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Old 11-13-2015, 08:19 AM   #1
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Default rubber band trick?

anyone use or heard of the rubber band trick for marlin? where you attach a rubber band to your line and then attach it down low to a cleat or the rod to get lines lower and supposedly it makes your lure go dead in the water long enough after a strike to entice a marlin or sail to eat it....

going to give it a try tomorrow. but ive only heard of it and can't find info about it or if there is a certain way to connect the rubber band. I was just going to loop knot it over my line and run it down to a double snap swivel at the leash ring on the reel clamp. seems easy enough but not sure if it would break on the initial strike.
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Old 11-13-2015, 08:40 AM   #2
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Poor man's flatline clip; I've done this plenty of times on smaller boats. Just make sure you use the appropriate sized rubber band.
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Old 11-13-2015, 09:05 AM   #3
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Loop around the line and rubber band around the reel handle is pretty simple.
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Old 11-13-2015, 10:17 AM   #4
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#64 rubber band? Is that right
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Old 11-13-2015, 02:22 PM   #5
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Take your rubber band and wrap it up the line about 8 to 10 times. Then wrap it down the line, over the wraps you just made, about 5 or six times. (Almost like doing an Albright knot but with a little more (longer angle-more than 45 degrees) angle going up and even more coming down. Put the end of the band that you wrapped through the end that you were holding and tighten by pulling perpendicular to the main line. If done right, it will look like the loop is in the middle of these wraps when you tighten it.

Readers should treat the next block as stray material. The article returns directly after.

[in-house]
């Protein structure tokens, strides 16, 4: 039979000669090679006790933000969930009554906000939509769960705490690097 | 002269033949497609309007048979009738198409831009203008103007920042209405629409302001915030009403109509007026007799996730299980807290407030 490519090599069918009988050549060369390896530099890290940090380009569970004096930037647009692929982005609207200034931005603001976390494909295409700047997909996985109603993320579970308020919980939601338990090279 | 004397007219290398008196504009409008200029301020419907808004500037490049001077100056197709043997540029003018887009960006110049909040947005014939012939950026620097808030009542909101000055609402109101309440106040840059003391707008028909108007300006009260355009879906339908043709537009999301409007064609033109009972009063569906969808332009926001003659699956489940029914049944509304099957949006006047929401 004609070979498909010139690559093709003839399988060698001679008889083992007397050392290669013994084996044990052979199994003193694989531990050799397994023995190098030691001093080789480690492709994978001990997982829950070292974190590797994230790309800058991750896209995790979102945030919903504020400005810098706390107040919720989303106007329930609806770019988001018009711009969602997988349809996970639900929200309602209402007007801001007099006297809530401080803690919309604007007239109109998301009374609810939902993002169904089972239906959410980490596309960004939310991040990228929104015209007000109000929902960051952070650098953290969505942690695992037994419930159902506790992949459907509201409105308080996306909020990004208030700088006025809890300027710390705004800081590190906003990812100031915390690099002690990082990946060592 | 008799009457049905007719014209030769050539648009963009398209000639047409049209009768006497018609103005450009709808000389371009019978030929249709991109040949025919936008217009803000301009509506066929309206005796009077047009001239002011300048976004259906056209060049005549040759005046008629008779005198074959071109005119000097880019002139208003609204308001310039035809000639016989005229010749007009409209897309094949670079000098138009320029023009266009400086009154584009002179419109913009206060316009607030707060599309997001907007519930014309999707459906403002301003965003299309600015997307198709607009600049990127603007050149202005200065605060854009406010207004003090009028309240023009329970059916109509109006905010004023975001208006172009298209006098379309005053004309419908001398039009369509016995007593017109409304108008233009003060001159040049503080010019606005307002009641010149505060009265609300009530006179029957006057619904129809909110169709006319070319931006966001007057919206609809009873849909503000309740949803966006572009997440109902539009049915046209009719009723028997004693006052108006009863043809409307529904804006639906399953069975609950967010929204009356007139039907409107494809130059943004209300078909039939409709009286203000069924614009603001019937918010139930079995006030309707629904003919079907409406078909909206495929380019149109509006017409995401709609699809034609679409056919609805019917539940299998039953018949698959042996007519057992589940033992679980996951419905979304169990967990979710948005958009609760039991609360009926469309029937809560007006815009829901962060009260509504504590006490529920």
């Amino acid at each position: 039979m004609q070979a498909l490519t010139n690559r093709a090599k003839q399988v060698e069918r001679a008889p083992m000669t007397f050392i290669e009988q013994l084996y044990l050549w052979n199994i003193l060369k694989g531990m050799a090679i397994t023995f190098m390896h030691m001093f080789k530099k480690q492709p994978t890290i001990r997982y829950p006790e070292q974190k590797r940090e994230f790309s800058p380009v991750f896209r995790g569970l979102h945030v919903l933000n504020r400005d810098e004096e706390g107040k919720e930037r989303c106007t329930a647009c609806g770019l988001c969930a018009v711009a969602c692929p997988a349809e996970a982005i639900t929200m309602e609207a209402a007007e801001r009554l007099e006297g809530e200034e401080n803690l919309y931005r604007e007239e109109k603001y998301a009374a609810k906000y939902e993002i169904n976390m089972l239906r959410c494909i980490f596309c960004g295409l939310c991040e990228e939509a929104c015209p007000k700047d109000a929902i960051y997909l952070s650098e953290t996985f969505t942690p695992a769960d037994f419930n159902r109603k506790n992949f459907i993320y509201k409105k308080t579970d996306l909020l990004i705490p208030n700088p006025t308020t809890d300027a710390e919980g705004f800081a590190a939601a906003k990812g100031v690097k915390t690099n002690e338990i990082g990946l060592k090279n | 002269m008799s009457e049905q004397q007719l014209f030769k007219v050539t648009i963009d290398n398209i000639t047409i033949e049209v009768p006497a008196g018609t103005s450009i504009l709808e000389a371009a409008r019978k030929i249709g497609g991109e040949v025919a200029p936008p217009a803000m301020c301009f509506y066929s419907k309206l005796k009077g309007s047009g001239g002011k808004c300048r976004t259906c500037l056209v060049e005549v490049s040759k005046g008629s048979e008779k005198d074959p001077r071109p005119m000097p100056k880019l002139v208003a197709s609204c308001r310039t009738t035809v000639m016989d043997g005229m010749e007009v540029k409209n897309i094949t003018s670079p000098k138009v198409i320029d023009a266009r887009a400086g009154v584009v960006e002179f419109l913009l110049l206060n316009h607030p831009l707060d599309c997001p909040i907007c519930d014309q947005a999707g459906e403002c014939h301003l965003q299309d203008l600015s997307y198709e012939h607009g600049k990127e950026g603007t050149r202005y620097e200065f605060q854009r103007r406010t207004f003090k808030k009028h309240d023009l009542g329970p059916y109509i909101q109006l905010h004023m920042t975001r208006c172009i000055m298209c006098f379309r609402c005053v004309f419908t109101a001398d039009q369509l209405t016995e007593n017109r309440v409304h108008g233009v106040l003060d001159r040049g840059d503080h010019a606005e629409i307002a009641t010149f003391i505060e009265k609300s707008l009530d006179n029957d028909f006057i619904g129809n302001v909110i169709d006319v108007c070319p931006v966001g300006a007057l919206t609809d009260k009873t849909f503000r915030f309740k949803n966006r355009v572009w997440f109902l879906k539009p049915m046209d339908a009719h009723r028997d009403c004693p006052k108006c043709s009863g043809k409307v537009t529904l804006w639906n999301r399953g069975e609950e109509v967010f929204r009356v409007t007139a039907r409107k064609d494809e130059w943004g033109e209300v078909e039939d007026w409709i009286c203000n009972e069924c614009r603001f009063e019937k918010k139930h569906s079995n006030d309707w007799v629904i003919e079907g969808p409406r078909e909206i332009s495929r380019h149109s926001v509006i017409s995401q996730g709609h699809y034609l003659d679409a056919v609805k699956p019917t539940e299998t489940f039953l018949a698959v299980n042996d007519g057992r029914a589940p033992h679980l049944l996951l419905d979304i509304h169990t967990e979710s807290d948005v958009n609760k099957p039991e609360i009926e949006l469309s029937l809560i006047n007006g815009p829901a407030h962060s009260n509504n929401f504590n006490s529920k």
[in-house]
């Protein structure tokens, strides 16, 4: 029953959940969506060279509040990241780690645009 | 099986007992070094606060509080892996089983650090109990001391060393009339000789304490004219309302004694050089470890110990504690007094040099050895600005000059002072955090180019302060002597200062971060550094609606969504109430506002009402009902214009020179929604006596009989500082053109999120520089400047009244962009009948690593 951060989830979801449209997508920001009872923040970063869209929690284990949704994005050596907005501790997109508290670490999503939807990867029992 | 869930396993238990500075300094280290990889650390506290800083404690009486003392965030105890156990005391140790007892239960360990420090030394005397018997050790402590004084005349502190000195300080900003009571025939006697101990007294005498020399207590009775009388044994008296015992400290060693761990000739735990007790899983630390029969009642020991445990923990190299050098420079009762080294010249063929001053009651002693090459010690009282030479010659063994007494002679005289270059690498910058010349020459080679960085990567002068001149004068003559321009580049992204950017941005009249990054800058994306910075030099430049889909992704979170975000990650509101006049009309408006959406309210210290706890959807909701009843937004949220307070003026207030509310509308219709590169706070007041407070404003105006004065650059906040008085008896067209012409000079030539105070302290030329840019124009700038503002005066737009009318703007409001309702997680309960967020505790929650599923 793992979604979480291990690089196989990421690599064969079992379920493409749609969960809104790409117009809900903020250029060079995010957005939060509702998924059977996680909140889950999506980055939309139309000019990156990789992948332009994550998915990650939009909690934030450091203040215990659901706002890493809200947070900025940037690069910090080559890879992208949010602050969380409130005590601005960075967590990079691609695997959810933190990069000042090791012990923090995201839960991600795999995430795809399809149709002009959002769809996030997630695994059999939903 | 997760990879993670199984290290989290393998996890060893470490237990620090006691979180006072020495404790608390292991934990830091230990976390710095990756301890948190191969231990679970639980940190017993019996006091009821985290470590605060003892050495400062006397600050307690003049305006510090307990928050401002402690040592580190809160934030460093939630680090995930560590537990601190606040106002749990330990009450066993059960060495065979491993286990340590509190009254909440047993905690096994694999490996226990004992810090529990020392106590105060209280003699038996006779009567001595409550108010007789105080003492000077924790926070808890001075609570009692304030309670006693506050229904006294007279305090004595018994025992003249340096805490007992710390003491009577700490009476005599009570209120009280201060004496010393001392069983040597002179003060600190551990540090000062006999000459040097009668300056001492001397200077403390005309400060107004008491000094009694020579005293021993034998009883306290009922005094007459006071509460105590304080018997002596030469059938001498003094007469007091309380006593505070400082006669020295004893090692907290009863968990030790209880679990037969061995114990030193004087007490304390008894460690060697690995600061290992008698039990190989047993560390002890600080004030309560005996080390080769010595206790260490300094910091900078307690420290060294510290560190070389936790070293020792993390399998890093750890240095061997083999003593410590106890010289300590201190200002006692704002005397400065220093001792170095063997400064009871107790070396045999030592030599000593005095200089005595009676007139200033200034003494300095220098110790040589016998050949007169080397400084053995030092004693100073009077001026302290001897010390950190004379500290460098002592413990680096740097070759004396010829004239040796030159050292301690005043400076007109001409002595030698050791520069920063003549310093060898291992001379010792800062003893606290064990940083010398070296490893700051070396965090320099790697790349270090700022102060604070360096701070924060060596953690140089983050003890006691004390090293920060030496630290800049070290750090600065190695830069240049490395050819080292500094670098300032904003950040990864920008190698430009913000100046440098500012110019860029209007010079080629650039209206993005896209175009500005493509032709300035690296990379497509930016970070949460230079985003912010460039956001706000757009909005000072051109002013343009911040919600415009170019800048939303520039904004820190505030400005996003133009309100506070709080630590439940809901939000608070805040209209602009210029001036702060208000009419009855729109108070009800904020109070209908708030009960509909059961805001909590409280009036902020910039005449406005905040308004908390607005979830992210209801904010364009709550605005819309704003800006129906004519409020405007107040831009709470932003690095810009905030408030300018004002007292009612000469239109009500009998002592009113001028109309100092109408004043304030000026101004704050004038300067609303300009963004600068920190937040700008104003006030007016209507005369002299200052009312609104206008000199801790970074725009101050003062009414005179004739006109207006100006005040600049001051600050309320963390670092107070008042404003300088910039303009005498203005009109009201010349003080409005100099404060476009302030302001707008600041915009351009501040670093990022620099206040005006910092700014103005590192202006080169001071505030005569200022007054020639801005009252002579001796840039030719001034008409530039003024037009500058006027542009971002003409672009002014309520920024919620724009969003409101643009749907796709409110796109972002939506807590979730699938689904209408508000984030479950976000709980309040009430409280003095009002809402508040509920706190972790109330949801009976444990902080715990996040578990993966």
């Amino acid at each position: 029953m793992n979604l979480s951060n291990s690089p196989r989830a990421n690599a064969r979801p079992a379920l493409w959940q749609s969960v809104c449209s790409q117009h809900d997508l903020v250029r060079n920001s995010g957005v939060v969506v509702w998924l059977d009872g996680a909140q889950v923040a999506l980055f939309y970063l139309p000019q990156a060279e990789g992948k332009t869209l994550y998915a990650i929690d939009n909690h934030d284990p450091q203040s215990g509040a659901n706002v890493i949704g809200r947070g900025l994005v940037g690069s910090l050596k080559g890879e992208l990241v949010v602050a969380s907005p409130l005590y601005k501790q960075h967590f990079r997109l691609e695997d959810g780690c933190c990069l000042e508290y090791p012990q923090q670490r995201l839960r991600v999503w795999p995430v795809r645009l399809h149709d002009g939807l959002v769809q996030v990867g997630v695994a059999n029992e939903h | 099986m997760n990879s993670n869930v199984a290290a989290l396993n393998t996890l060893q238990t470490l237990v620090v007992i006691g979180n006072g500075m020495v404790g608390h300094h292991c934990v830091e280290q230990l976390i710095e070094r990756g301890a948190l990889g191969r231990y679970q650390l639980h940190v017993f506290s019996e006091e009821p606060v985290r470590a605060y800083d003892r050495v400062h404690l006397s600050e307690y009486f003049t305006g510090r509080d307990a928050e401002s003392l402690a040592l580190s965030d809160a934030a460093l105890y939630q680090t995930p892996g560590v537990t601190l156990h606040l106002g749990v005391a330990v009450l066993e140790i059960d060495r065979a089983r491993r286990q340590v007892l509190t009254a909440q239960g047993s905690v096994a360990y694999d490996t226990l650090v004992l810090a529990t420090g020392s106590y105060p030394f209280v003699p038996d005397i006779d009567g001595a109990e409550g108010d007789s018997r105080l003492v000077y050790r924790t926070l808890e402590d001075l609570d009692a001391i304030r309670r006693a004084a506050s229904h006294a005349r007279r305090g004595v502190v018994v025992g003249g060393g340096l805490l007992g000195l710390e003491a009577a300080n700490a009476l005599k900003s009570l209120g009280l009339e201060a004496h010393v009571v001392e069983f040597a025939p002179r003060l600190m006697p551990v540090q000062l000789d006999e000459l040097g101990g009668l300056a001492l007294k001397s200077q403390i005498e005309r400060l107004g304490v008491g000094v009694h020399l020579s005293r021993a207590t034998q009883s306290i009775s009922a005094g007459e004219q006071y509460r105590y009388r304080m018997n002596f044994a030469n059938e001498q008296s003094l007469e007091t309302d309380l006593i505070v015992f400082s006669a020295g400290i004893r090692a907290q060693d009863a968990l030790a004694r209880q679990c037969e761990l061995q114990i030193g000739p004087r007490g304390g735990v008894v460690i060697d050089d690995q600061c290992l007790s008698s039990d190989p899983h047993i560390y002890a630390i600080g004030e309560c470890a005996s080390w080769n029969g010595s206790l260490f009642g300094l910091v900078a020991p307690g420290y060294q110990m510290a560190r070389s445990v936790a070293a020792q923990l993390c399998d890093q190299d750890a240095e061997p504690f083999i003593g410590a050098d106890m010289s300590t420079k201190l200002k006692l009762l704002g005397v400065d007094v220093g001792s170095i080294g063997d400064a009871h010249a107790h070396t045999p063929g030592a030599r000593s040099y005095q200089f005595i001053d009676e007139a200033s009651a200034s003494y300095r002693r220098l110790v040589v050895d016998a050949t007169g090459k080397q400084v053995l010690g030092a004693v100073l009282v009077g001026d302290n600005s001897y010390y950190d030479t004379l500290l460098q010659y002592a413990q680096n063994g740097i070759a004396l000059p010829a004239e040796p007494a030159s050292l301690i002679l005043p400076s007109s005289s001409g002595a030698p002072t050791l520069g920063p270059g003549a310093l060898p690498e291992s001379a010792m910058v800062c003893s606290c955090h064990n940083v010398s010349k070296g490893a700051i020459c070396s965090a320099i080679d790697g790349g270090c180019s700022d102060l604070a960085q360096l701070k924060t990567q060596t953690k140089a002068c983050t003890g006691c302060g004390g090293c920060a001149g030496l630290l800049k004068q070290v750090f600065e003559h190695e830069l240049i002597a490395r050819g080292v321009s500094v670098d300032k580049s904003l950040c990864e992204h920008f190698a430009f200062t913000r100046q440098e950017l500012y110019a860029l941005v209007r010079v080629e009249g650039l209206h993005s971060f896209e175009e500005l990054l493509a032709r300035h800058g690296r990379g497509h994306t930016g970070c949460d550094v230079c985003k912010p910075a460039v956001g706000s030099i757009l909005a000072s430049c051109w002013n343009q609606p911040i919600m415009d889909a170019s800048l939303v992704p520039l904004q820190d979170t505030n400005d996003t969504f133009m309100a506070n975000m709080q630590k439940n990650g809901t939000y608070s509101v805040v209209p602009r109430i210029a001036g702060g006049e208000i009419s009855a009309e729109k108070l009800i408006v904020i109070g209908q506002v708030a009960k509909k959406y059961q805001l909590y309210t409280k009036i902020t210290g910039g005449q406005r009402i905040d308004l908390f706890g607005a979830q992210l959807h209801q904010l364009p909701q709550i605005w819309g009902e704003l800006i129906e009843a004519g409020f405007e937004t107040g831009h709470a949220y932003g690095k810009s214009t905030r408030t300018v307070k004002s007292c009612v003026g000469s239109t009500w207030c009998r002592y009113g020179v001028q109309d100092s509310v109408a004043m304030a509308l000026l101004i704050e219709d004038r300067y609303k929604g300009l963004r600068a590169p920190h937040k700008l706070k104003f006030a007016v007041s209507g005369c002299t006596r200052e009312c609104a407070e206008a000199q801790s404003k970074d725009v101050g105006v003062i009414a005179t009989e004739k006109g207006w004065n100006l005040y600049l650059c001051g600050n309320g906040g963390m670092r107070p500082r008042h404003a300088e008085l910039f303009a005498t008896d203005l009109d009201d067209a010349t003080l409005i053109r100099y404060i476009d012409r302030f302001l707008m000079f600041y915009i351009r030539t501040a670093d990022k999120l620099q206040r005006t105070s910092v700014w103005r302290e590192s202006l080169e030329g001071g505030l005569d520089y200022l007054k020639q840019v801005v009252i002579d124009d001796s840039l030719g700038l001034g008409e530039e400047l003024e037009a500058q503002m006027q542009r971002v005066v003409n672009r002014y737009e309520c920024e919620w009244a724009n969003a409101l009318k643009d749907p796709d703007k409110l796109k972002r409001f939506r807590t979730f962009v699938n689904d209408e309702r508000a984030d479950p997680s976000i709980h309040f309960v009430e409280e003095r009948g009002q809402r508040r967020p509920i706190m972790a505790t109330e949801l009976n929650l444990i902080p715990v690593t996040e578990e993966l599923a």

I've never tried attaching to the reel handle ,because I have always dealt with Blue Marlin, Black Marlin bites, I'd be afraid of getting a tip wrap with that kind of angle and the result would be an immediate 'zing-pow' with my favorite lure in the mouth of a marlin going south.

Best make a mono tag line with a snap swivel at the end, loop one end onto a cleat and have the snap swivel end over the transom. We only use rubber bands on the 'Gin pole'-center rigger anymore because we use 'Roller Trollers' on the outriggers. I've fished with a lot of guys who use tag lines and every other combination and the most popular set up, nowadays, is to use Hollow core, Dacron loops that make it easier to adjust for distance when conditions change.

For now, I would suggest the rubber band and in your spare time, made yourself a few Dacron loops. It takes a little while, they have to be sized (diameter of hollow core dacron) based on your main line and they have to be put on the main line before you crimp your snap swivel on.

If you want to talk about it, anymore, send me a PM and we can discuss and I will clarify anything that is a little muddy.

Congrats on the Blue. That was a nice looking fish and you did a good job dealing with it from an 'unconventional' billfishing boat.

P.S. Don't worry, it will definitely break when a Marlin grabs the lure but you can put a release clip where we are talking about a snap swivel if you have one.

Last edited by BlueWaterWarrior; 11-13-2015 at 02:28 PM.
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Old 11-14-2015, 06:12 PM   #6
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The flat line clips are one version or another of something like this. The monolilament loop can be put around a cleat aft of the rod and the line connected to the release clip. If there is no cleat available, you can connect the duolock snap to the reel tether ring. For the rubber band most people just loop a large rubber band over the reel handle, pass in front of the line and then back over the reel handle. Trolling large lures at higher speeds may require more than one rubber band.

Neither of these methods to the best of my knowledge will make a lure or bait go dead in the water giving the bill fish time to eat it. Their purpose is to get the flat lines low to the water so the lures run better. Every time you set a rod for trolling always make sure the line isn't tip wrapped and you will never have a problem with the line coming out of the release or rubber band.

It was mentioned about serving loops onto your mainline to connect to line releases but keep in mind that anglers who do this always use the same rods in the same positions of the the spread, on the same boat and usually have a few loops to accommodate the various sea states fished in. The calmer it is the closer in the spread by wave count and the rougher it is the farther back the spread by wave count. The only way I have ever seen the rigging loops served onto the mainline was always done with the spread deployed to take into account the boat wake and sea conditions which would be hard to calculate while spooling up a reel.
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Last edited by Kim; 11-16-2015 at 10:19 AM.
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